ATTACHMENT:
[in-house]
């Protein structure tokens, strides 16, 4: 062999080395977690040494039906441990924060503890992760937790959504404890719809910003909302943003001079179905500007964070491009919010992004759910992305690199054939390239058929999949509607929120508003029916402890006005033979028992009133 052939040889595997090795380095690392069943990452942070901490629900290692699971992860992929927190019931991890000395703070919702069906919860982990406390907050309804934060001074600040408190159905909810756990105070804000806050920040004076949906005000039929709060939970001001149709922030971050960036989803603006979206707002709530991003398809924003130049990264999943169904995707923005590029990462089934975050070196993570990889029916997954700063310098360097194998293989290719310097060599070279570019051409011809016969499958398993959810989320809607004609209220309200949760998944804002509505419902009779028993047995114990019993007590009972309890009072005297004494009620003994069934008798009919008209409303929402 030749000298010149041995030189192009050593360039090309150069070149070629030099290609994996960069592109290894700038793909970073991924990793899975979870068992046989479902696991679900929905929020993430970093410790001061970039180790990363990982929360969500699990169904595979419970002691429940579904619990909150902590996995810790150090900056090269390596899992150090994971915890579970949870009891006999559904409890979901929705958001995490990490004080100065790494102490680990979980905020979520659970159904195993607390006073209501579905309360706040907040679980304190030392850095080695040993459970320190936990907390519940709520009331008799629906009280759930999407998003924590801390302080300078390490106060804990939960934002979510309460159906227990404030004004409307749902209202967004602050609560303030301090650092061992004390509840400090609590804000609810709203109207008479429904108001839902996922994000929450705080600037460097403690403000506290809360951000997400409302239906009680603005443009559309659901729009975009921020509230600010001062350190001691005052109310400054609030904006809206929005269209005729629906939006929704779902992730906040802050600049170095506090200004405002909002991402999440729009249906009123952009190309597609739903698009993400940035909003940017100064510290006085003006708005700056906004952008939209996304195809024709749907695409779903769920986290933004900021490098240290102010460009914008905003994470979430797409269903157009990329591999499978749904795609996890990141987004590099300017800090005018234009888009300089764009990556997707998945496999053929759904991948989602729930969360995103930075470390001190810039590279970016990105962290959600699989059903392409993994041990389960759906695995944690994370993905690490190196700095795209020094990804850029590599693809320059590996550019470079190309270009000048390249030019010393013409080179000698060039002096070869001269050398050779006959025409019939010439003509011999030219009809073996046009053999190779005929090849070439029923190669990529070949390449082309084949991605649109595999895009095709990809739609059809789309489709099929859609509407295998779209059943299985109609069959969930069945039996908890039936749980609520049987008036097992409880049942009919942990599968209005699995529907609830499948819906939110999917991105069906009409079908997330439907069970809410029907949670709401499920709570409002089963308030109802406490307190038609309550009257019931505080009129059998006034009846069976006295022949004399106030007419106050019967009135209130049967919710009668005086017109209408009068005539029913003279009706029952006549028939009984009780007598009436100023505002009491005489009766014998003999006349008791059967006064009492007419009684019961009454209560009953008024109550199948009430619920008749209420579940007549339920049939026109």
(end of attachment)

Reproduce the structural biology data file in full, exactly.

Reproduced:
[in-house]
């Protein structure tokens, strides 16, 4: 062999080395977690040494039906441990924060503890992760937790959504404890719809910003909302943003001079179905500007964070491009919010992004759910992305690199054939390239058929999949509607929120508003029916402890006005033979028992009133 052939040889595997090795380095690392069943990452942070901490629900290692699971992860992929927190019931991890000395703070919702069906919860982990406390907050309804934060001074600040408190159905909810756990105070804000806050920040004076949906005000039929709060939970001001149709922030971050960036989803603006979206707002709530991003398809924003130049990264999943169904995707923005590029990462089934975050070196993570990889029916997954700063310098360097194998293989290719310097060599070279570019051409011809016969499958398993959810989320809607004609209220309200949760998944804002509505419902009779028993047995114990019993007590009972309890009072005297004494009620003994069934008798009919008209409303929402 030749000298010149041995030189192009050593360039090309150069070149070629030099290609994996960069592109290894700038793909970073991924990793899975979870068992046989479902696991679900929905929020993430970093410790001061970039180790990363990982929360969500699990169904595979419970002691429940579904619990909150902590996995810790150090900056090269390596899992150090994971915890579970949870009891006999559904409890979901929705958001995490990490004080100065790494102490680990979980905020979520659970159904195993607390006073209501579905309360706040907040679980304190030392850095080695040993459970320190936990907390519940709520009331008799629906009280759930999407998003924590801390302080300078390490106060804990939960934002979510309460159906227990404030004004409307749902209202967004602050609560303030301090650092061992004390509840400090609590804000609810709203109207008479429904108001839902996922994000929450705080600037460097403690403000506290809360951000997400409302239906009680603005443009559309659901729009975009921020509230600010001062350190001691005052109310400054609030904006809206929005269209005729629906939006929704779902992730906040802050600049170095506090200004405002909002991402999440729009249906009123952009190309597609739903698009993400940035909003940017100064510290006085003006708005700056906004952008939209996304195809024709749907695409779903769920986290933004900021490098240290102010460009914008905003994470979430797409269903157009990329591999499978749904795609996890990141987004590099300017800090005018234009888009300089764009990556997707998945496999053929759904991948989602729930969360995103930075470390001190810039590279970016990105962290959600699989059903392409993994041990389960759906695995944690994370993905690490190196700095795209020094990804850029590599693809320059590996550019470079190309270009000048390249030019010393013409080179000698060039002096070869001269050398050779006959025409019939010439003509011999030219009809073996046009053999190779005929090849070439029923190669990529070949390449082309084949991605649109595999895009095709990809739609059809789309489709099929859609509407295998779209059943299985109609069959969930069945039996908890039936749980609520049987008036097992409880049942009919942990599968209005699995529907609830499948819906939110999917991105069906009409079908997330439907069970809410029907949670709401499920709570409002089963308030109802406490307190038609309550009257019931505080009129059998006034009846069976006295022949004399106030007419106050019967009135209130049967919710009668005086017109209408009068005539029913003279009706029952006549028939009984009780007598009436100023505002009491005489009766014998003999006349008791059967006064009492007419009684019961009454209560009953008024109550199948009430619920008749209420579940007549339920049939026109």